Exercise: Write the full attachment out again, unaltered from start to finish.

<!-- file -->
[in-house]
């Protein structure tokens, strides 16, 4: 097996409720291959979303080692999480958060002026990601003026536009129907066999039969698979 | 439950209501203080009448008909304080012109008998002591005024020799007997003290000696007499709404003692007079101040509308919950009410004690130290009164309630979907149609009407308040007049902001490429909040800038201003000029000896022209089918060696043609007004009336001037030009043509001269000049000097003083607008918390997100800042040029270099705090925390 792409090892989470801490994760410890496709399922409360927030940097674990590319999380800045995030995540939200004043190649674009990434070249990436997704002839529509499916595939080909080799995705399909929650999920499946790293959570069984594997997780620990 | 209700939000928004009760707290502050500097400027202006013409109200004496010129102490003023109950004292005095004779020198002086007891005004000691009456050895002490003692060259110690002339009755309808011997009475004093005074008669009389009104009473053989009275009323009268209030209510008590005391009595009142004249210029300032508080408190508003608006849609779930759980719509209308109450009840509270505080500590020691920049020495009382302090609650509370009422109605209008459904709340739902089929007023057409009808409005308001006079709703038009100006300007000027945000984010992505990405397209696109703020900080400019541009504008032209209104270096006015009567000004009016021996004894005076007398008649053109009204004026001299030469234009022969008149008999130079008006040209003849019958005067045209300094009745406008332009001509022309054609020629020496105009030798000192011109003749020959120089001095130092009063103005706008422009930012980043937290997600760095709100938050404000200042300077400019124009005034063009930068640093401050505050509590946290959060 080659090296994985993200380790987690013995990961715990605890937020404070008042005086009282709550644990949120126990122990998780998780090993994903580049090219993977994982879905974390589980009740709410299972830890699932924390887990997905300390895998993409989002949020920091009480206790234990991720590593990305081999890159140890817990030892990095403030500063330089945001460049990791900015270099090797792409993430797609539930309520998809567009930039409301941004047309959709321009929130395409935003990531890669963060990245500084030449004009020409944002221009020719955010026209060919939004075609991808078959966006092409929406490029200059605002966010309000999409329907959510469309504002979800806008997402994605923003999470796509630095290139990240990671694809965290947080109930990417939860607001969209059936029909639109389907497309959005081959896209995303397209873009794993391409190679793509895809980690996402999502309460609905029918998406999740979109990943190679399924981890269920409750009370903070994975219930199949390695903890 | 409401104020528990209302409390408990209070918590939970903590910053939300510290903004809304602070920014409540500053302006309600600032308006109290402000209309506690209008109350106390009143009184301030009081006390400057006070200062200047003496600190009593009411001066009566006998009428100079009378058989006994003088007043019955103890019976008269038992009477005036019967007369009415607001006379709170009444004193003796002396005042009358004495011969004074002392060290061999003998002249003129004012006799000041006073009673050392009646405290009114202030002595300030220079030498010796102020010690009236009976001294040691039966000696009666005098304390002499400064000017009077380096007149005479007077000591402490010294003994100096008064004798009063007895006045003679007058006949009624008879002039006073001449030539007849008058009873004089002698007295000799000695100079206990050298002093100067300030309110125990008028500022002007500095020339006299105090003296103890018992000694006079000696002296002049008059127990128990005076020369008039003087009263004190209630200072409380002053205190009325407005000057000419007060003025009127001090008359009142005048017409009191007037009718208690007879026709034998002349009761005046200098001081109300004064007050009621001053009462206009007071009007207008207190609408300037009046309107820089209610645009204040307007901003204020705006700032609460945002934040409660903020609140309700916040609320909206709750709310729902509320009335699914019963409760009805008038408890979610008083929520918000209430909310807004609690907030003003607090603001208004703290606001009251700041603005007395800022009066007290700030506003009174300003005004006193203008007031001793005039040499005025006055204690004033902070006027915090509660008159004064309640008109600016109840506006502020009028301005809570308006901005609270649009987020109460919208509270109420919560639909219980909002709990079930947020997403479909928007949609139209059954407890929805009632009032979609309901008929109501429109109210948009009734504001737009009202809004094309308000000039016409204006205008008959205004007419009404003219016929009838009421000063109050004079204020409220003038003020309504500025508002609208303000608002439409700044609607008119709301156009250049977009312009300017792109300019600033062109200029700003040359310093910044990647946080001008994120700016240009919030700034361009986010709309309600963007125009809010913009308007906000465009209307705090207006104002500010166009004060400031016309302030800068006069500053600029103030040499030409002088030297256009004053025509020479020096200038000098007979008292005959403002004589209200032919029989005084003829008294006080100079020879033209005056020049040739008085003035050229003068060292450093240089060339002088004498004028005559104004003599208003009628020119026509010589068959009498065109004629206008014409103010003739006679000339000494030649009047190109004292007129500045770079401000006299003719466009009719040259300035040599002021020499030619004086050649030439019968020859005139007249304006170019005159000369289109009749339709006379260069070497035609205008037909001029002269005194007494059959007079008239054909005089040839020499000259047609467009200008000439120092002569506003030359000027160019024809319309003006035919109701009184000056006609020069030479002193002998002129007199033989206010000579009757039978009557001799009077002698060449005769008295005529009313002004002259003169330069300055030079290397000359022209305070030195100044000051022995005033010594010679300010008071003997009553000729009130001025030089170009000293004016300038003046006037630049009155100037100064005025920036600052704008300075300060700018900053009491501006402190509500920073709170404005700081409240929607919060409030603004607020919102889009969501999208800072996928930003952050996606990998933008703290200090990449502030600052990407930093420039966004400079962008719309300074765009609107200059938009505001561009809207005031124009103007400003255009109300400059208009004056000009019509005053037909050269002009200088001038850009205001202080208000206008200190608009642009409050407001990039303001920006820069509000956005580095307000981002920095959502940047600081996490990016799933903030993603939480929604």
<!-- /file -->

[in-house]
């Protein structure tokens, strides 16, 4: 097996409720291959979303080692999480958060002026990601003026536009129907066999039969698979 | 439950209501203080009448008909304080012109008998002591005024020799007997003290000696007499709404003692007079101040509308919950009410004690130290009164309630979907149609009407308040007049902001490429909040800038201003000029000896022209089918060696043609007004009336001037030009043509001269000049000097003083607008918390997100800042040029270099705090925390 792409090892989470801490994760410890496709399922409360927030940097674990590319999380800045995030995540939200004043190649674009990434070249990436997704002839529509499916595939080909080799995705399909929650999920499946790293959570069984594997997780620990 | 209700939000928004009760707290502050500097400027202006013409109200004496010129102490003023109950004292005095004779020198002086007891005004000691009456050895002490003692060259110690002339009755309808011997009475004093005074008669009389009104009473053989009275009323009268209030209510008590005391009595009142004249210029300032508080408190508003608006849609779930759980719509209308109450009840509270505080500590020691920049020495009382302090609650509370009422109605209008459904709340739902089929007023057409009808409005308001006079709703038009100006300007000027945000984010992505990405397209696109703020900080400019541009504008032209209104270096006015009567000004009016021996004894005076007398008649053109009204004026001299030469234009022969008149008999130079008006040209003849019958005067045209300094009745406008332009001509022309054609020629020496105009030798000192011109003749020959120089001095130092009063103005706008422009930012980043937290997600760095709100938050404000200042300077400019124009005034063009930068640093401050505050509590946290959060 080659090296994985993200380790987690013995990961715990605890937020404070008042005086009282709550644990949120126990122990998780998780090993994903580049090219993977994982879905974390589980009740709410299972830890699932924390887990997905300390895998993409989002949020920091009480206790234990991720590593990305081999890159140890817990030892990095403030500063330089945001460049990791900015270099090797792409993430797609539930309520998809567009930039409301941004047309959709321009929130395409935003990531890669963060990245500084030449004009020409944002221009020719955010026209060919939004075609991808078959966006092409929406490029200059605002966010309000999409329907959510469309504002979800806008997402994605923003999470796509630095290139990240990671694809965290947080109930990417939860607001969209059936029909639109389907497309959005081959896209995303397209873009794993391409190679793509895809980690996402999502309460609905029918998406999740979109990943190679399924981890269920409750009370903070994975219930199949390695903890 | 409401104020528990209302409390408990209070918590939970903590910053939300510290903004809304602070920014409540500053302006309600600032308006109290402000209309506690209008109350106390009143009184301030009081006390400057006070200062200047003496600190009593009411001066009566006998009428100079009378058989006994003088007043019955103890019976008269038992009477005036019967007369009415607001006379709170009444004193003796002396005042009358004495011969004074002392060290061999003998002249003129004012006799000041006073009673050392009646405290009114202030002595300030220079030498010796102020010690009236009976001294040691039966000696009666005098304390002499400064000017009077380096007149005479007077000591402490010294003994100096008064004798009063007895006045003679007058006949009624008879002039006073001449030539007849008058009873004089002698007295000799000695100079206990050298002093100067300030309110125990008028500022002007500095020339006299105090003296103890018992000694006079000696002296002049008059127990128990005076020369008039003087009263004190209630200072409380002053205190009325407005000057000419007060003025009127001090008359009142005048017409009191007037009718208690007879026709034998002349009761005046200098001081109300004064007050009621001053009462206009007071009007207008207190609408300037009046309107820089209610645009204040307007901003204020705006700032609460945002934040409660903020609140309700916040609320909206709750709310729902509320009335699914019963409760009805008038408890979610008083929520918000209430909310807004609690907030003003607090603001208004703290606001009251700041603005007395800022009066007290700030506003009174300003005004006193203008007031001793005039040499005025006055204690004033902070006027915090509660008159004064309640008109600016109840506006502020009028301005809570308006901005609270649009987020109460919208509270109420919560639909219980909002709990079930947020997403479909928007949609139209059954407890929805009632009032979609309901008929109501429109109210948009009734504001737009009202809004094309308000000039016409204006205008008959205004007419009404003219016929009838009421000063109050004079204020409220003038003020309504500025508002609208303000608002439409700044609607008119709301156009250049977009312009300017792109300019600033062109200029700003040359310093910044990647946080001008994120700016240009919030700034361009986010709309309600963007125009809010913009308007906000465009209307705090207006104002500010166009004060400031016309302030800068006069500053600029103030040499030409002088030297256009004053025509020479020096200038000098007979008292005959403002004589209200032919029989005084003829008294006080100079020879033209005056020049040739008085003035050229003068060292450093240089060339002088004498004028005559104004003599208003009628020119026509010589068959009498065109004629206008014409103010003739006679000339000494030649009047190109004292007129500045770079401000006299003719466009009719040259300035040599002021020499030619004086050649030439019968020859005139007249304006170019005159000369289109009749339709006379260069070497035609205008037909001029002269005194007494059959007079008239054909005089040839020499000259047609467009200008000439120092002569506003030359000027160019024809319309003006035919109701009184000056006609020069030479002193002998002129007199033989206010000579009757039978009557001799009077002698060449005769008295005529009313002004002259003169330069300055030079290397000359022209305070030195100044000051022995005033010594010679300010008071003997009553000729009130001025030089170009000293004016300038003046006037630049009155100037100064005025920036600052704008300075300060700018900053009491501006402190509500920073709170404005700081409240929607919060409030603004607020919102889009969501999208800072996928930003952050996606990998933008703290200090990449502030600052990407930093420039966004400079962008719309300074765009609107200059938009505001561009809207005031124009103007400003255009109300400059208009004056000009019509005053037909050269002009200088001038850009205001202080208000206008200190608009642009409050407001990039303001920006820069509000956005580095307000981002920095959502940047600081996490990016799933903030993603939480929604």